Richard Groger (Division of Infectious Diseases, Washington University School of Medicine, Saint Louis, MO) Erin Quirk (Division of Infectious Diseases, Washington University School of Medicine, Saint Louis, MO) William G. Powderly (Division of Infectious Diseases, Washington University School of Medicine, Saint Louis, MO)
Bone disorders have emerged in the last 5 yr as additional long-term complications of human immunodeficiency virus (HIV) infection and its treatment. In particular, multiple studies suggest that HIV-infected patients receiving potent antiretroviral therapy have an increased prevalence of both osteopenia and osteoporosis. Studies prior to the era of potent antiretroviral therapy suggest that HIV infection has a modest effect on bone turnover. Treatment of HIV increases bone turnover with a greater effect on bone resorption. The mechanisms for increased bone demineralization in HIV-infected patients are unclear, although there is some evidence that specific drugs may inhibit bone formation in vitro. Small studies suggest that, in general, bone loss is not progressive over a short period of follow-up, and that the bisphosphonates may be useful in management; however, larger studies are needed to confirm these findings and assess the long-term implications of bone loss in HIV-infected persons.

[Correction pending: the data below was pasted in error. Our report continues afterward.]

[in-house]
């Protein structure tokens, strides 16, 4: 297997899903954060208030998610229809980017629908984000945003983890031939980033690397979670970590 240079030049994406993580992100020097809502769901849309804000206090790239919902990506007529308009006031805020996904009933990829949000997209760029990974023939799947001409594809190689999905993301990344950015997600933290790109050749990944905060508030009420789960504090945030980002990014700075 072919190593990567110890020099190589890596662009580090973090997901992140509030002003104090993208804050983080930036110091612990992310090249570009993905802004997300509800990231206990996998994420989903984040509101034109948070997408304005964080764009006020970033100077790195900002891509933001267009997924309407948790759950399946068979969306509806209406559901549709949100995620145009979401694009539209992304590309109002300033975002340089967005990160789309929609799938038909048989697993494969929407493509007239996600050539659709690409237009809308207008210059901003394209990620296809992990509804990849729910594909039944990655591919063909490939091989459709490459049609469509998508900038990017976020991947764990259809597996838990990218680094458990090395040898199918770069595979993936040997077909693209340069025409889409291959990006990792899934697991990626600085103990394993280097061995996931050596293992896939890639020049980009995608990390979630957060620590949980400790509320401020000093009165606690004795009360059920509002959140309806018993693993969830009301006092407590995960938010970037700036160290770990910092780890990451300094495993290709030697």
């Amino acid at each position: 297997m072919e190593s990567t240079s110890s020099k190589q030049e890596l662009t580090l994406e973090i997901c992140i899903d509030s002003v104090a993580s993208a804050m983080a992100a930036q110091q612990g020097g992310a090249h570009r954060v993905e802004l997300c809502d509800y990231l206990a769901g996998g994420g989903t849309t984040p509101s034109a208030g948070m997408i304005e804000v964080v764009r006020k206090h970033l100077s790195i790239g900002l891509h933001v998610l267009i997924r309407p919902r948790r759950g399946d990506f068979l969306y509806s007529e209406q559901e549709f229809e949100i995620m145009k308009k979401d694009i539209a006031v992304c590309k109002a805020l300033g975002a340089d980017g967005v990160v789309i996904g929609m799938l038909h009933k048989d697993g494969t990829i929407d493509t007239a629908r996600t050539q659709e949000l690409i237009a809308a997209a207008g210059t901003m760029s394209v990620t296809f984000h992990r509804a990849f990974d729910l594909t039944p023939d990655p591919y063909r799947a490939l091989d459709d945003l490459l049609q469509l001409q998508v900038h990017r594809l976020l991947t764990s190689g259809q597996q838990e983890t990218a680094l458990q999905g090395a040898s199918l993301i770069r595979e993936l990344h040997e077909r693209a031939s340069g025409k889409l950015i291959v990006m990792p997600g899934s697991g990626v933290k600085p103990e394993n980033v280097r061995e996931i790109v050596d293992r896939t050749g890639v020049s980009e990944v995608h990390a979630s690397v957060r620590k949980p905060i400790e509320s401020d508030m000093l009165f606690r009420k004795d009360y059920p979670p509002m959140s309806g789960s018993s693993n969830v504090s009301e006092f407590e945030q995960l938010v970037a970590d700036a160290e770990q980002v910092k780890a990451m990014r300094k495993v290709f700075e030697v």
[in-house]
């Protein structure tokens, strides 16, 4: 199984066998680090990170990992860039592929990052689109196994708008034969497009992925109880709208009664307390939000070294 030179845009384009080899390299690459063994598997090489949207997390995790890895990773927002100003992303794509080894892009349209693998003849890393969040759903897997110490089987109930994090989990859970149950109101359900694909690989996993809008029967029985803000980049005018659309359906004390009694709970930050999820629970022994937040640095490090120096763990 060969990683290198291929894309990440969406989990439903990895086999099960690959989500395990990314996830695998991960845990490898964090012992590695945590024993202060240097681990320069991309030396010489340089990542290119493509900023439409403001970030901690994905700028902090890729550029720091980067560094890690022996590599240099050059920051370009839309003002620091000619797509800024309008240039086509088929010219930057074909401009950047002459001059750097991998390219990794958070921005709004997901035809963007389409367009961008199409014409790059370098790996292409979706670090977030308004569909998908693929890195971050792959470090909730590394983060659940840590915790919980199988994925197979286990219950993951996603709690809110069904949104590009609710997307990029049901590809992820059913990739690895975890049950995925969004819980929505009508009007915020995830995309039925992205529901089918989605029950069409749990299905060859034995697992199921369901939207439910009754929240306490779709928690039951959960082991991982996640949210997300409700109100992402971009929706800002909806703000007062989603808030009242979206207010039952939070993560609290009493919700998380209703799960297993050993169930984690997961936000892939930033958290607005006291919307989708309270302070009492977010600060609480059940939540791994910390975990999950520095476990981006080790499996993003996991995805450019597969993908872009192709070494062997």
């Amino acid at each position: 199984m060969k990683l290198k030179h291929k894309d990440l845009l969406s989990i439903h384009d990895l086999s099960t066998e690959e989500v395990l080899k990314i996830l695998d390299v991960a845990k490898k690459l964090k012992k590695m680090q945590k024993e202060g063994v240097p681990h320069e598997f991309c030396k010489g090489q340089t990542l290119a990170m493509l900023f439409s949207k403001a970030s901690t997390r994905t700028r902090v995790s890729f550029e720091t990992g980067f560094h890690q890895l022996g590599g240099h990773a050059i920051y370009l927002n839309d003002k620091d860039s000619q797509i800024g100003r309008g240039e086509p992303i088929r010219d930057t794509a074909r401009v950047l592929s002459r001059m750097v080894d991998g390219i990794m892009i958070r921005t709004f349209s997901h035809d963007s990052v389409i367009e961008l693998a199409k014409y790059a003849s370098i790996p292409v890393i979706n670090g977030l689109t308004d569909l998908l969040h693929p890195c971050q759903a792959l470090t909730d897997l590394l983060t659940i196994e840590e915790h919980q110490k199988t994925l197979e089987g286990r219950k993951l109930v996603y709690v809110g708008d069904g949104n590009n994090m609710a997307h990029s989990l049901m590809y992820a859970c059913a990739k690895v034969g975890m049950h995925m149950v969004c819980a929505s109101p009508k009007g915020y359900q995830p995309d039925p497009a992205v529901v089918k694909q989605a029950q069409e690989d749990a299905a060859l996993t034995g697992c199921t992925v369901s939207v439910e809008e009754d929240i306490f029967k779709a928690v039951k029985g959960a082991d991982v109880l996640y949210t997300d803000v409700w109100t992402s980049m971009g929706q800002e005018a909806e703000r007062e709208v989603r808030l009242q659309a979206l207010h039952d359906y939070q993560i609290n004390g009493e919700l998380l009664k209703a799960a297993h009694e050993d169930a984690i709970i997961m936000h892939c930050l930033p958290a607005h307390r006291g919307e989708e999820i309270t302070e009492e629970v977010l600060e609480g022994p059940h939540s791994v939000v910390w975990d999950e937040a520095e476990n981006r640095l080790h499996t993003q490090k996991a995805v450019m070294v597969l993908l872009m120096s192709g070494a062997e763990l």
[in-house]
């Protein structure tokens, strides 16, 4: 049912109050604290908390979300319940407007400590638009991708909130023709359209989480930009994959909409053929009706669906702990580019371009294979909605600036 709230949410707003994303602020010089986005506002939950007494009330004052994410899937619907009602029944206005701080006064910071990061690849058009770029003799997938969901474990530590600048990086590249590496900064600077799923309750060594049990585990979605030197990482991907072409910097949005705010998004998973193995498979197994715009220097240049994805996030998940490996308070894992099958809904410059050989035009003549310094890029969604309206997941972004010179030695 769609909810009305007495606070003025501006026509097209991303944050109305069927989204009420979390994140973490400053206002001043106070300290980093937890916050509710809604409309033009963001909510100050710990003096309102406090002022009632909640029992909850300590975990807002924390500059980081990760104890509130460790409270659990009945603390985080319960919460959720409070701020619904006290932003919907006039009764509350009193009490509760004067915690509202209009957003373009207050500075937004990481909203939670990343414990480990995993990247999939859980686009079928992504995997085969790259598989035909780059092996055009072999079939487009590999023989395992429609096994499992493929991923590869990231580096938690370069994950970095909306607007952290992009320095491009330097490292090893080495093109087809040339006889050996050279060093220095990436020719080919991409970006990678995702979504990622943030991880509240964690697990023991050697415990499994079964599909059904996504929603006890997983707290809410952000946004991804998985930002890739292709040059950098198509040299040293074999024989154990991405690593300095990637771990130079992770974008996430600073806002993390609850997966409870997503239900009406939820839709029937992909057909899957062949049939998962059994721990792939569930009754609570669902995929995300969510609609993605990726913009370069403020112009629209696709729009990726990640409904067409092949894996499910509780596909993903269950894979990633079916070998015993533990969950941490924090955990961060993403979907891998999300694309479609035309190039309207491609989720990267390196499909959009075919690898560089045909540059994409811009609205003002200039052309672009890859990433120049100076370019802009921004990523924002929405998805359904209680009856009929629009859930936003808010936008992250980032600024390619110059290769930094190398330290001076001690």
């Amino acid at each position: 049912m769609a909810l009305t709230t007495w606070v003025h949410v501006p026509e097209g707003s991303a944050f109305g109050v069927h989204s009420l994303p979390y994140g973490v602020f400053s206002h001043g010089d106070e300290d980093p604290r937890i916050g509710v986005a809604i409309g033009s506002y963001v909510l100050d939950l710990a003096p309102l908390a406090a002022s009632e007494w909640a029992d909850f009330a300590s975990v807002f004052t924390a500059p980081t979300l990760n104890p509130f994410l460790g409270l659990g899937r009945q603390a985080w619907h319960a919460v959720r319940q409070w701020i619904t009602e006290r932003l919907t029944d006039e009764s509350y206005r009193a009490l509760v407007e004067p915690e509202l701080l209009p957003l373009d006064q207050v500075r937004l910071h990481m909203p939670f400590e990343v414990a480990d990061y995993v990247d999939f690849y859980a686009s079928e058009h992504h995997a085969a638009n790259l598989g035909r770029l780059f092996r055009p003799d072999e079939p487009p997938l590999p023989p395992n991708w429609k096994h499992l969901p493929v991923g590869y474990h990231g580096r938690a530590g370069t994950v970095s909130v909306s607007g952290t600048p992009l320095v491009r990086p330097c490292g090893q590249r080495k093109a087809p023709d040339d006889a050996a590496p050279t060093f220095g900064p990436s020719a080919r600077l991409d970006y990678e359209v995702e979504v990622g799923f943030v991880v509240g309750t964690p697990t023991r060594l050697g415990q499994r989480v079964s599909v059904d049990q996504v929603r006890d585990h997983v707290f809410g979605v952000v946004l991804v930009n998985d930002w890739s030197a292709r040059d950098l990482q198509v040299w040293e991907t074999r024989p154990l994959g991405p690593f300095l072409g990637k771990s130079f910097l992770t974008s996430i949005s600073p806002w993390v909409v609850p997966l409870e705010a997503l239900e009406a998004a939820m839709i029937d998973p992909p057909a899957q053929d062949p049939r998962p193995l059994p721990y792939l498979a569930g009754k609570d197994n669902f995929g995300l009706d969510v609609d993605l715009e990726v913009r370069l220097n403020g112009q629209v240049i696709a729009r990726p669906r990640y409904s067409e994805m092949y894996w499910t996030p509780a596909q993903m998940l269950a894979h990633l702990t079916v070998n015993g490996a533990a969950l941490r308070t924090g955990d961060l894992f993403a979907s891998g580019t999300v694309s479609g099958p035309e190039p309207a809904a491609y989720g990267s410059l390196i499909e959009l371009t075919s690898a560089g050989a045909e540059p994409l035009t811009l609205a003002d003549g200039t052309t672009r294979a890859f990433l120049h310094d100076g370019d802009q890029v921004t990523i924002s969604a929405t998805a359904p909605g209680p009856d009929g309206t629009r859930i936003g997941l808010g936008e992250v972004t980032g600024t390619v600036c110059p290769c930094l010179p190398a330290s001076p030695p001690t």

Clinical Reviews in Bone and Mineral Metabolism Summer 2004, Volume 2, Issue 2, pps. 167-174.